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Mangum, Oklahoma

From Wikipedia, the free encyclopedia

Mangum, Oklahoma
Mangum, Oklahoma Downtown Historic District, September 28, 2014. Courtesy CrimsonEdge
Mangum, Oklahoma Downtown Historic District, September 28, 2014. Courtesy CrimsonEdge
Location of Mangum, Oklahoma
Location of Mangum, Oklahoma
Coordinates: 34°52′41″N 99°30′19″W / 34.87806°N 99.50528°W / 34.87806; -99.50528
CountryUnited States
 • Total1.75 sq mi (4.53 km2)
 • Land1.75 sq mi (4.53 km2)
 • Water0.00 sq mi (0.00 km2)
1,598 ft (487 m)
 • Total3,010
 • Estimate 
 • Density1,541.71/sq mi (595.36/km2)
Time zoneUTC-6 (Central (CST))
 • Summer (DST)UTC-5 (CDT)
ZIP code
Area code(s)580
FIPS code40-46050 [3]
GNIS feature ID1095109 [4]
WebsiteCity website

Mangum is a city in and county seat of Greer County, Oklahoma, United States.[5] The population was 3,010 at the 2010 census. It was originally part of Old Greer County in the Texas panhandle. The community was named for A. S. Mangum, who owned the land on which the town was founded in 1882.[a] It became part of Oklahoma Territory in 1896, and thus part of the state of Oklahoma on November 16, 1907.[7]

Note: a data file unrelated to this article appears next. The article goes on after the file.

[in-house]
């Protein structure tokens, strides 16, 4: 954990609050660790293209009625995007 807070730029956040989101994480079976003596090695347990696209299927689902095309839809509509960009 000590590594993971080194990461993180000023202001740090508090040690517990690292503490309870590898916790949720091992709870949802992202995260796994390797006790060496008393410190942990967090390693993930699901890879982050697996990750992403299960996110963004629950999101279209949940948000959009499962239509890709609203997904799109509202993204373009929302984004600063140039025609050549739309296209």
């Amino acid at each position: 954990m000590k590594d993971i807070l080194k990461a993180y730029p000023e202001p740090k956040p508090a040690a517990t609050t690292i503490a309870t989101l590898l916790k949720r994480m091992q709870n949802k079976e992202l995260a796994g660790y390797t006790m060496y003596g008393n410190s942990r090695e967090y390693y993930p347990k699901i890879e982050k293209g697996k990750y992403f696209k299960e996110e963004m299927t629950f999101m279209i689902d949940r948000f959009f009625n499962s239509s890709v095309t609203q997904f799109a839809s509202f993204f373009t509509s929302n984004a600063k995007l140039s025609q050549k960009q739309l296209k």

Beginning in 1876, the nearby Great Western Cattle Trail was used to drive cattle north from Texas to market. The community of Mangum began in 1882 when Henry Clay Sweet established it on land granted to A. S. Mangum by the state of Texas. The Mangum post office was established April 15, 1886. This part of Texas (old Greer County) was given to Oklahoma in 1896.[7] During Mangum's early days, the community's economy largely depended on very large cattle ranches owned or leased by land companies such as the Day Land and Cattle Company of Texas and the Franklyn Land and Cattle Company, an English syndicate.[7] During those very early days, the local cowboys called Mangum "Tin City" because so many tin cans were unrolled and nailed over the wooden planks that served as sidewalks.[6]